Entertainment

How is a love scene like a stunt sequence? Both need safeguards, say intimacy co-ordinators

In the past few years, the entertainment industry has seen a harsh spotlight cast on many of its practices — including its treatment of actors performing in scenes involving nudity and simulated sex. Enter one of the most sought-after new figures: An intimacy co-ordinator.

'My motto is just no surprises,' says Toronto-based intimacy co-ordinator

Intimacy co-ordinator Lindsay Somers, second from left, works with actors to block out the choreography of an intimate scene at the Canadian Film Centre in Toronto. (Alice Hopton/CBC)

This story is part of #MeToo 2020, a CBC News series examining what's changed since the start of the #MeToo movement two years ago and how the trial of disgraced Hollywood mogul Harvey Weinstein will impact the future of the movement.

Imagine you're an actor who landed a guest stint on an established TV show. You've seen the script — it includes an intimate scene with another performer — and signed a contract to play the role. But the day you arrive on set to film your scene, there have been some last-minute rewrites.

By the way, now you won't be wearing pants. 

It may have been a decision that went through multiple approvals and sign-offs: writers, producers and the director, with notes passed down through to production and wardrobe.

But you're only finding out at the last minute. Are you OK with this? If you're uncomfortable, do you speak up and risk losing this gig? Or getting blacklisted from future roles?

Since the avalanche of sexual assault, harassment and misconduct allegations against movie mogul Harvey Weinstein and other powerful figures began two years ago, the entertainment industry has seen a strong spotlight cast on many of its practices — including the treatment of actors performing in scenes involving nudity and simulated sex.

Enter what's become one of the most sought-after new jobs in the film, television and theatre industry: Intimacy co-ordinators.

These production consultants are being enlisted to help choreograph scenes involving nudity or sexual content, as well as to liaise with and provide on-set support for actors in these scenes. All HBO, Amazon Studios and Netflix productions, for instance, now have intimacy co-ordinators.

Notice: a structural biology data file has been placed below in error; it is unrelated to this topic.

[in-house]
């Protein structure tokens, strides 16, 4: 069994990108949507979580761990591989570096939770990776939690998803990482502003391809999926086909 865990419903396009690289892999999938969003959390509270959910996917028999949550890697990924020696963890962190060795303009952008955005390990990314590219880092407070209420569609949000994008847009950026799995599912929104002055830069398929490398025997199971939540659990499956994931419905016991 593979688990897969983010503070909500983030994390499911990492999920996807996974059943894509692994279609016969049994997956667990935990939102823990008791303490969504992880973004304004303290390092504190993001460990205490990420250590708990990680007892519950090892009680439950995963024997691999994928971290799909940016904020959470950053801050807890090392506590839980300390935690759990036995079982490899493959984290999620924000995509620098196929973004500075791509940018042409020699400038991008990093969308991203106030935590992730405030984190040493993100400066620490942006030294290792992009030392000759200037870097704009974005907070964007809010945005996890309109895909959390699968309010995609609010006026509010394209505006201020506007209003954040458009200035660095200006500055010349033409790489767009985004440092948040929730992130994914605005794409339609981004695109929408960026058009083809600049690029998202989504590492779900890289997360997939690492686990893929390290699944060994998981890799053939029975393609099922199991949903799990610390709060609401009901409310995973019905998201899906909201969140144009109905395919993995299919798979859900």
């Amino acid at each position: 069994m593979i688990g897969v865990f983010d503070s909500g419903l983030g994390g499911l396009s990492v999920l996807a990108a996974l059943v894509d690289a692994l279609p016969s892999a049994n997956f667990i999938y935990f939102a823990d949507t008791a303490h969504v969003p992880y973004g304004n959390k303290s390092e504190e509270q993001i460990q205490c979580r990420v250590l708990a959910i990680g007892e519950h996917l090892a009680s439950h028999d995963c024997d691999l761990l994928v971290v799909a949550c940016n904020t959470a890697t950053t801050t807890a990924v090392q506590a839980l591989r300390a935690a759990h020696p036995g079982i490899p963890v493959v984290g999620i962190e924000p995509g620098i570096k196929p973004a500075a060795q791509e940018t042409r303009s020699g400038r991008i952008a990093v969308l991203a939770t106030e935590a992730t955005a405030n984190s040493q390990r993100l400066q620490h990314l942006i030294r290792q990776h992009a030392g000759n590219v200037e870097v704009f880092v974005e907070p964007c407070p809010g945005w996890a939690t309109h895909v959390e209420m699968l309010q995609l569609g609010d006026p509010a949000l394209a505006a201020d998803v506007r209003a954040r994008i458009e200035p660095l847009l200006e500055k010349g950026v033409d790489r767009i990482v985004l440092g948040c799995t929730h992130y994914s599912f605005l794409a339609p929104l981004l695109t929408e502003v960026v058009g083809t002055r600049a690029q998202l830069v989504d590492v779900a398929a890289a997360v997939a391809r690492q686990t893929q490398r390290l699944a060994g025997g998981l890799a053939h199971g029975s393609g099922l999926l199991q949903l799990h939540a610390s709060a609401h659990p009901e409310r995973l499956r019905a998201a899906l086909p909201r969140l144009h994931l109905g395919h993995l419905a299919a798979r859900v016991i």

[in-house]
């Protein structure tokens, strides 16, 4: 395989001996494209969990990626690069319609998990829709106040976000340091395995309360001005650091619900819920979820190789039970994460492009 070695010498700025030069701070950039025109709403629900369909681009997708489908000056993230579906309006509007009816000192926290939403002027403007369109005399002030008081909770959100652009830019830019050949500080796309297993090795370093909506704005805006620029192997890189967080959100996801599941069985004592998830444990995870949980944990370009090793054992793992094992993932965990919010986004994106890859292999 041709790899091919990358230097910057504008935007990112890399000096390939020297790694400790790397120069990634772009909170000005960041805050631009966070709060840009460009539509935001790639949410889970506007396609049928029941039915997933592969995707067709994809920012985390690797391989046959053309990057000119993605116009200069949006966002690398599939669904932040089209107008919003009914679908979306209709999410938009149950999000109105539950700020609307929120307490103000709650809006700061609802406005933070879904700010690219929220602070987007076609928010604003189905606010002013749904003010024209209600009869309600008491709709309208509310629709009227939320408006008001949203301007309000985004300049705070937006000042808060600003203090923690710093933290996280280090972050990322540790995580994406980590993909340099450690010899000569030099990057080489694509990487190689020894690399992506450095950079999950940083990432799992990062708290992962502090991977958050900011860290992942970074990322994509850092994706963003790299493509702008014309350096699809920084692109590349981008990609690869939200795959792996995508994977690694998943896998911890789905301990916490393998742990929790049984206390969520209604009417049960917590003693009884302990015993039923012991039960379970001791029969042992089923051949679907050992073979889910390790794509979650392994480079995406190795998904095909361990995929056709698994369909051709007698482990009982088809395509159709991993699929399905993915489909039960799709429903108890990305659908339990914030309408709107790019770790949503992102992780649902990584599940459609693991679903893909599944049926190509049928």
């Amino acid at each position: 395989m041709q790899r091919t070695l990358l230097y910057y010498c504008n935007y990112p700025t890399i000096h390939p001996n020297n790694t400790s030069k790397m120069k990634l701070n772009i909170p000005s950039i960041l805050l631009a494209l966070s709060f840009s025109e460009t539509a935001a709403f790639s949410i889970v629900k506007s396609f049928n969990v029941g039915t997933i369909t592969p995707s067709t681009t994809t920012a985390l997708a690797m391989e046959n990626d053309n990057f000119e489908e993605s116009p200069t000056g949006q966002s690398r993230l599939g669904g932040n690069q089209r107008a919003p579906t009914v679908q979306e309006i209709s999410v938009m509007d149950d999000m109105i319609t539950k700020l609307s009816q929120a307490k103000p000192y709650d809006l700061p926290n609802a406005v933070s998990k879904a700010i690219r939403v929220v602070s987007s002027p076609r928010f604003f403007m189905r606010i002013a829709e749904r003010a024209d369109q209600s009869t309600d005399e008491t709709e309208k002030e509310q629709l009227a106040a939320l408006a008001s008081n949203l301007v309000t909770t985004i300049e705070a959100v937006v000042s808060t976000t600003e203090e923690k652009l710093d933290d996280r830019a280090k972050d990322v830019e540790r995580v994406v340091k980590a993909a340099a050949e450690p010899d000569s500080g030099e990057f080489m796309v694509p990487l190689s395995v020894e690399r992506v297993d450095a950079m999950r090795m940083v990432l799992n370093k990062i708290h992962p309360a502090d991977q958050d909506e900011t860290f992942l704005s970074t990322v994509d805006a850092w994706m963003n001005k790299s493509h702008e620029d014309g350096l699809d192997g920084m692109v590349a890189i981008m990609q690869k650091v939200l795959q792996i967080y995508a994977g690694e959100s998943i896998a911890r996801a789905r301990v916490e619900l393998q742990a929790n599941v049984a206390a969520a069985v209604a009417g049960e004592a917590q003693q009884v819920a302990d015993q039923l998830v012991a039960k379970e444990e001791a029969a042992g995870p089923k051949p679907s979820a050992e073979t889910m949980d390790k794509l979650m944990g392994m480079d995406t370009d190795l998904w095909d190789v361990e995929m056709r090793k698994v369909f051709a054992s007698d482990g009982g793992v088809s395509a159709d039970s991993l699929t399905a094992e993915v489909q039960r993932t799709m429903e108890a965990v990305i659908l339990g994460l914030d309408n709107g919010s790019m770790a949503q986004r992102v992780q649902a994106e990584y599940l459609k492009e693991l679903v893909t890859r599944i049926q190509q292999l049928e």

But how does it work?

What does an intimacy co-ordinator do? 

"My motto is just no surprises. We should have a very clear plan, before we get to set, about what's going to happen," said Lindsay Somers, a Toronto-based intimacy co-ordinator who has worked on TV shows such as Designated Survivor and productions by HBO and Amazon Studios.

WATCH: Lindsay Somers explains how intimacy co-ordinators work alongside directors.

Toronto-based intimacy co-ordinator Lindsay Somers details how she works with directors, producers and actors on creating intimate scenes for film and television. 1:07

Stunt co-ordinators are nothing new to the industry; intimacy co-ordinators approach their work in a similar way, said Somers.

"We would never strap a harness on a performer and put them at the edge of a wall and say, 'We want you to fall down this shaft naturally, so we're not going to have any plan or choreography. We just want to see how it goes.' We don't do that," she explained.

"So we're not going to do that for [intimate] scenes either. We want to have structures in place and have the boundaries for each performer involved, and [integrate those] into the choreography. Because if we establish the boundaries, then the creativity can flourish without fear." 

WATCH: Lindsay Somers leads actors in getting acquainted and discussing boundaries before working on blocking two scenes involving intimacy.

Lindsay Somers leads actors in sharing their boundaries and getting comfortable with one another before blocking out 2 intimate scenes. 3:34
 

Weren't there protections in place before?

While actors' unions do have rules in place regarding nudity, simulated sex or love scenes — ACTRA has a fact sheet here, for instance, and the Time's Up organization just unveiled federal, state and SAG-AFTRA guidelines for the U.S. in this newly released resource package — following these regulations is often left to the creative leaders on set.